Home » Arts and Life, Columns, Reviews

Bookmarks: Santa Claus banned in space

1 December 2013 By Laura Antonucci, Columnist No Comments
Review: “A War of Gifts”

A short story spinoff of “Ender’s Game,” “A War of Gifts” is a unique look at holiday gift-giving in an isolated environment where religious observance has been banned. I felt like it was an appropriate book to read in the shadow of Black Friday and Thanksgiving, and in the wake of the Christmas season.

“A War of Gifts” focuses on two boys in Battle School (a space station in Earth’s orbit that trains children to become soldiers): Zeck, a Christian fundamentalist and a Dutch boy named Dink.

Dink notices when another Dutch boy leaves his shoes pointed out from under his bunk. Dink recognizes this surreptitious act as an observance of Sinterklaas Day, where Dutch children leave their shoes out for Sinterklaas (Santa Claus) to fill with candy.

Dink can’t exactly get candy in space, so he writes a poem instead. Zeck discovers the poem and through research, realizes that the two Dutch boys have engaged in a banned observance, and immediately brings it to the attention of the authorities.

Because of Zeck’s actions, what was a quiet exchange escalates into a religious observance conflict.

“A War of Gifts” is unique. It’s a short story that encompasses multiple points of view effortlessly, puts overlooked human behaviors, both good and bad, in the spotlight. It simultaneously equates humans to both pack-minded primates and empathy-driven beings when they recognize the buried pain in one another.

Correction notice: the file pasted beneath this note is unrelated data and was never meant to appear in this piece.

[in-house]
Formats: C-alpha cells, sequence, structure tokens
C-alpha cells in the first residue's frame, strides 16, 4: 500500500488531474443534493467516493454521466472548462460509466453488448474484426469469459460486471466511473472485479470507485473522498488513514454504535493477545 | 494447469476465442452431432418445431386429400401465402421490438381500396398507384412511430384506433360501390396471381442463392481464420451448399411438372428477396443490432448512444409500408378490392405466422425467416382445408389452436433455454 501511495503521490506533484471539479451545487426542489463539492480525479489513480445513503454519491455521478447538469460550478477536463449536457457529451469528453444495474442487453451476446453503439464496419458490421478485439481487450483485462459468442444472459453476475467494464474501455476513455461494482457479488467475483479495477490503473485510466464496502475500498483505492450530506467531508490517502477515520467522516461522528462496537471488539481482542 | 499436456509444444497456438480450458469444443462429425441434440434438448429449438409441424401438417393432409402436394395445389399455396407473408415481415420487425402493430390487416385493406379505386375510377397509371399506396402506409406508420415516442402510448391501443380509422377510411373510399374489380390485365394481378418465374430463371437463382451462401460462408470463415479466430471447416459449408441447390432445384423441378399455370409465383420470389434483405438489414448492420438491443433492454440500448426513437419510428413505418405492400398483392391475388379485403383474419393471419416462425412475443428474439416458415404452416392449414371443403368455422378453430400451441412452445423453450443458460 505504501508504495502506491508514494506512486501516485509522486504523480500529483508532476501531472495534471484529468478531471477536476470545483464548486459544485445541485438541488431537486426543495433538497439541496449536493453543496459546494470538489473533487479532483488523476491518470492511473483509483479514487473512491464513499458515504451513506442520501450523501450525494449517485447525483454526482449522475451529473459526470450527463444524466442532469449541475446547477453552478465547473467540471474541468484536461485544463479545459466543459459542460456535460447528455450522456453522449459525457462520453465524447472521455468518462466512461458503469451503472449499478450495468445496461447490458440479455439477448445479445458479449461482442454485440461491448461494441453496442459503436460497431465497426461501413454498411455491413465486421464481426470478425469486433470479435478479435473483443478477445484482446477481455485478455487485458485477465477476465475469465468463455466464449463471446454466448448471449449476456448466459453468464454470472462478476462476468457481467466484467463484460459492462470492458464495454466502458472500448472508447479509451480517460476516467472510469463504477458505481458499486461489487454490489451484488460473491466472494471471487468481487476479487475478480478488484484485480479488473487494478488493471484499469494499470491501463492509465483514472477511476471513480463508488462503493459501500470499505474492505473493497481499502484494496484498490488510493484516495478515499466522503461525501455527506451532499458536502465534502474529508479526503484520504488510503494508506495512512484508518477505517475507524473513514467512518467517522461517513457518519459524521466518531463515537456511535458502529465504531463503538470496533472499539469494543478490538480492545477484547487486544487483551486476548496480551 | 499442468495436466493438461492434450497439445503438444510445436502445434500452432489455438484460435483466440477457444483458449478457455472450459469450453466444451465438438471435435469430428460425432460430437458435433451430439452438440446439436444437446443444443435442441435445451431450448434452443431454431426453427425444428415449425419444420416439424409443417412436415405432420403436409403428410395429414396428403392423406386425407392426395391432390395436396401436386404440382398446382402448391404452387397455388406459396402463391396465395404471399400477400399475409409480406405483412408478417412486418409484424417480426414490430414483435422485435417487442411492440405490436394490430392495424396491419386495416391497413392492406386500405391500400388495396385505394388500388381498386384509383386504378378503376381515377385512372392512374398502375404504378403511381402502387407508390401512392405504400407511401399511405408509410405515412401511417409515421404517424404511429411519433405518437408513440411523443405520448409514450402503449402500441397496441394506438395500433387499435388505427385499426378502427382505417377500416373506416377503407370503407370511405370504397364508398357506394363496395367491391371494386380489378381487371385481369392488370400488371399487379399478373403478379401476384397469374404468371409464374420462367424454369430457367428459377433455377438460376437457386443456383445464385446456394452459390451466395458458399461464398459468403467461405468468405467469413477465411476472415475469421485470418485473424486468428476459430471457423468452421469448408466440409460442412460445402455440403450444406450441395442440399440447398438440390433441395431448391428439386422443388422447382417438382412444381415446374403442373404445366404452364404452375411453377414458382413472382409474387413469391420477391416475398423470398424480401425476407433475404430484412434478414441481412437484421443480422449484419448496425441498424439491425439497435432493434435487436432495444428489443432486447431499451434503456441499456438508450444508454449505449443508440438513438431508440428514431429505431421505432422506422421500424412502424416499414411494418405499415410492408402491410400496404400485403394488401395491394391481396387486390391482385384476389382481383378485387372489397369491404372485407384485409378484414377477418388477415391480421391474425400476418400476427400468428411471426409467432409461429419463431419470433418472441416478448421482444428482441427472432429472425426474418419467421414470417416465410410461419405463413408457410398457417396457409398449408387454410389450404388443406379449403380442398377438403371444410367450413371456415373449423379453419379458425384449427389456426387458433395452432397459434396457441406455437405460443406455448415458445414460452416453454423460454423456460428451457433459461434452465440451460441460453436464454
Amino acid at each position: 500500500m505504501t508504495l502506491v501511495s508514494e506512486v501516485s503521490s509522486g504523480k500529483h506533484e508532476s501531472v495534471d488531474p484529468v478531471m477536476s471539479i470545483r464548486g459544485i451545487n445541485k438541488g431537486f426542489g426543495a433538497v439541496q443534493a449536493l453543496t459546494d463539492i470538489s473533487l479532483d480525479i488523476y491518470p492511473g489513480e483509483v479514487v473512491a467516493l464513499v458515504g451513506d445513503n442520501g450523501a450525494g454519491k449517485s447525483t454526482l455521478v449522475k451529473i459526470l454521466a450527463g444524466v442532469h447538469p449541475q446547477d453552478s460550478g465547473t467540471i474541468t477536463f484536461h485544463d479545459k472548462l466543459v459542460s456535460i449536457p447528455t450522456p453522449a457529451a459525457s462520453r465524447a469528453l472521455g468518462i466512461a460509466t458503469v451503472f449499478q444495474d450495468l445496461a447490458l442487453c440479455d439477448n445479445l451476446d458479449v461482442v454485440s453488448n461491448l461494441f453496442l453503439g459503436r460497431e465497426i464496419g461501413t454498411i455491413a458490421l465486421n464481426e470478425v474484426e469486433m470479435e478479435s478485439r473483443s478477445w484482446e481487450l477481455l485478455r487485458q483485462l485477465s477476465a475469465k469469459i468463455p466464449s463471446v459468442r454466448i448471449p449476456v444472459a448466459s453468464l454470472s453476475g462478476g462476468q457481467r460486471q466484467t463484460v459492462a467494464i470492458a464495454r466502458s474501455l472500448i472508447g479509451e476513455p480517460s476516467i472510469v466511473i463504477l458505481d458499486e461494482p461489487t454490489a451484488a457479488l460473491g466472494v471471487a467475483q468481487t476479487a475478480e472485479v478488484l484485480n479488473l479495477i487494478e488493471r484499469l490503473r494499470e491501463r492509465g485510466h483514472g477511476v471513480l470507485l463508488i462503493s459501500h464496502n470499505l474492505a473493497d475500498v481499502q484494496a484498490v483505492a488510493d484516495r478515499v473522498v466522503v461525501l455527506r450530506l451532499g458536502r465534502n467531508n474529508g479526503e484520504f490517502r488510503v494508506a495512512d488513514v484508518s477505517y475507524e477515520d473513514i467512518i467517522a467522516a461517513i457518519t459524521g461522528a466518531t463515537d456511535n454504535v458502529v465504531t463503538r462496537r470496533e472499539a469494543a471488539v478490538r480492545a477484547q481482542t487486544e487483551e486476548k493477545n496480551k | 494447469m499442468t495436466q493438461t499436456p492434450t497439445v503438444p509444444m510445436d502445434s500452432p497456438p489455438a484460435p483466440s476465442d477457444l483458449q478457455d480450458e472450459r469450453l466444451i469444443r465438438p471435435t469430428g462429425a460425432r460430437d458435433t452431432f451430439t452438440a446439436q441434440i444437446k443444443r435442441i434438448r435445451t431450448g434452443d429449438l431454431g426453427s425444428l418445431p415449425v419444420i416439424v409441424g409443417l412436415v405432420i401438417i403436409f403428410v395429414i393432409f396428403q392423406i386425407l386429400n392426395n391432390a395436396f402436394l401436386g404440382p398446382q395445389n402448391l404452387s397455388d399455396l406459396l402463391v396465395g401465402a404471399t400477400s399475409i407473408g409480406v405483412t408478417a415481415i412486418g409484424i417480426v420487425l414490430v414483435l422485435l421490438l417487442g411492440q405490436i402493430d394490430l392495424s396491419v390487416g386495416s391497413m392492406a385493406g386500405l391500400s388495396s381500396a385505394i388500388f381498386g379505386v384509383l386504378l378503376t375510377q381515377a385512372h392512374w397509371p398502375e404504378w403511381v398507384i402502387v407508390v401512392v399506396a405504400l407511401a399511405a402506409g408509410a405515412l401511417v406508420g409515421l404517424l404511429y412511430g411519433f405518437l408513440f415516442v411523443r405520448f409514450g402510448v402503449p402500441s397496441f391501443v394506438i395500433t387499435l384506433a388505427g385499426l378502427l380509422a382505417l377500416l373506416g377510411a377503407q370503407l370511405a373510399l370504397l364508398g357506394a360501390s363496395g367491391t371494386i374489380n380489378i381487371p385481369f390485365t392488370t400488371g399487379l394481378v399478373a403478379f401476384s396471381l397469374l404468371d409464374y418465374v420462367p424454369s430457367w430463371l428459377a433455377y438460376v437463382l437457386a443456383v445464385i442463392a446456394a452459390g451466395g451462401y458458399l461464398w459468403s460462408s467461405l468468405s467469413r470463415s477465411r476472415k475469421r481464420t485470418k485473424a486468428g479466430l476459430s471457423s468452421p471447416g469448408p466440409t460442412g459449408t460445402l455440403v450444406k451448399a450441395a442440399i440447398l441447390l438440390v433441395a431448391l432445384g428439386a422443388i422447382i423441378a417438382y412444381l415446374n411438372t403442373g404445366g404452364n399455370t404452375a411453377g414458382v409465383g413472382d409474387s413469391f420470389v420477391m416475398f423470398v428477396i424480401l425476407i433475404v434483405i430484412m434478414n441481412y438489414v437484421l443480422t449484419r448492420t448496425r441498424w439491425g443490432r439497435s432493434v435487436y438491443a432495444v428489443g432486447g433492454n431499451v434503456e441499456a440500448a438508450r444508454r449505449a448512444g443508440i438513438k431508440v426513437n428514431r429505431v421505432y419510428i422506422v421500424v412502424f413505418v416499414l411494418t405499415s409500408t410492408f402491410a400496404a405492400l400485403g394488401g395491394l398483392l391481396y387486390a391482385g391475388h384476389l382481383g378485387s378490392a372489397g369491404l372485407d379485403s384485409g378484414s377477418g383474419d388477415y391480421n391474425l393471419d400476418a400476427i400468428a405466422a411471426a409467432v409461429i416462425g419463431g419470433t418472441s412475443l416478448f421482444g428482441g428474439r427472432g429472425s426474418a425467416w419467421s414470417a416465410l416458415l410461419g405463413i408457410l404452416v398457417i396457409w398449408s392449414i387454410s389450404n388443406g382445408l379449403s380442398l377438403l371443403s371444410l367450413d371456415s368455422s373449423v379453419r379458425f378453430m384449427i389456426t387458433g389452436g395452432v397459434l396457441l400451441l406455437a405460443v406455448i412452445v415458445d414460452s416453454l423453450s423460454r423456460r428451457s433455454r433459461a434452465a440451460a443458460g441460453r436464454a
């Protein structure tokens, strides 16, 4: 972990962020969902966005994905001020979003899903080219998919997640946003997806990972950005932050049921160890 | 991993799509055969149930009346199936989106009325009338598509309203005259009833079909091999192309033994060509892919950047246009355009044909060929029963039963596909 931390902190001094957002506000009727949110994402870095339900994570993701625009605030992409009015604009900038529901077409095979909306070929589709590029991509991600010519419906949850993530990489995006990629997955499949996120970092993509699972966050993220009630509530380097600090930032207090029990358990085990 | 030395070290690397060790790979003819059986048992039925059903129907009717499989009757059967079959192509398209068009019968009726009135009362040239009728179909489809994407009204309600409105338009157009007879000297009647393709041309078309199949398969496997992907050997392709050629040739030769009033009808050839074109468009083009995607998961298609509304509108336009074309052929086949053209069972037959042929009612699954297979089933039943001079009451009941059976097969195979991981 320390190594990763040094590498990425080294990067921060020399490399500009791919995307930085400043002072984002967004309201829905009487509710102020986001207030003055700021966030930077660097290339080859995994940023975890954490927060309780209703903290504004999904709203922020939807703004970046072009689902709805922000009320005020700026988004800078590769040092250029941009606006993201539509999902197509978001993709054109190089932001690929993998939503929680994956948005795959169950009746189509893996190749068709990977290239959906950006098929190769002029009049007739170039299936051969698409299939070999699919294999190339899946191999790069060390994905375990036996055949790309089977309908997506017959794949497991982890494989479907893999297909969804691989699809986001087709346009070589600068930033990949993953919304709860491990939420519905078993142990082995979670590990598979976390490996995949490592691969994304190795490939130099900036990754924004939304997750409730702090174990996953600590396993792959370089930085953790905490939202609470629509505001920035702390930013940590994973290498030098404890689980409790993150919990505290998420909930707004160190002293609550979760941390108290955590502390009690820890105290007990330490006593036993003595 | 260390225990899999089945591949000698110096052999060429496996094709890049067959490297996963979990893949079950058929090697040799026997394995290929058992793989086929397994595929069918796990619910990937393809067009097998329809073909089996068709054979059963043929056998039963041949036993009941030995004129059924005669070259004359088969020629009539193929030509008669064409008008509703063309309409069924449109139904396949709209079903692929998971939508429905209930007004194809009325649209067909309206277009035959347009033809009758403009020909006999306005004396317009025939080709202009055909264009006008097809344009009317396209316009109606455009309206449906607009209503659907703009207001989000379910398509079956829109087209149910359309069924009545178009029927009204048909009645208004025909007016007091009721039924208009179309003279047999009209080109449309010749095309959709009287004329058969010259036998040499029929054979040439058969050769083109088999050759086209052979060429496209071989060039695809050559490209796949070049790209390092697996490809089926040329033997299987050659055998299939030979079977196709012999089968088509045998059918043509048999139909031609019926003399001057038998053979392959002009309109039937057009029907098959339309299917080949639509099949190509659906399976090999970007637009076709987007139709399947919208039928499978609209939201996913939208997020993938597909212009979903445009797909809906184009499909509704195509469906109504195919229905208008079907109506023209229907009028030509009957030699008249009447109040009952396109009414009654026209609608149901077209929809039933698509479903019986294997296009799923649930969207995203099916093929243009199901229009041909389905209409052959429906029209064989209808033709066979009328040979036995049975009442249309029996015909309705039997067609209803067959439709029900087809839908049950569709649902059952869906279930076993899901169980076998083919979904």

The book also has messages perfect for the holiday season. First, regardless of religious tradition, it’s the communal observance that matters more than the “things” involved. Second, an open heart never goes out of season. ‘Tis the season for “good will toward men,” not “good will toward my trusty can of mace for Black Friday crowds.”

Holiday observances are about human connection, the people you call family and having an open heart.

It’s a reminder of what holidays mean to different religions and that no one observance is all that different from another.

The story’s inspiration is the same: a celebration that brings a group of people together.


Leave your response!

Add your comment below, or trackback from your own site. You can also subscribe to these comments via RSS.

Be nice. Keep it clean. Stay on topic. No spam.

Formatting help »

By posting a comment you acknowledge and accept the following policy. Any material published on TheTowerlight.com may be used in the print edition. The Towerlight reserves the right to remove any comment from our website at any time for any reason. Online comments do not reflect the views of The Towerlight.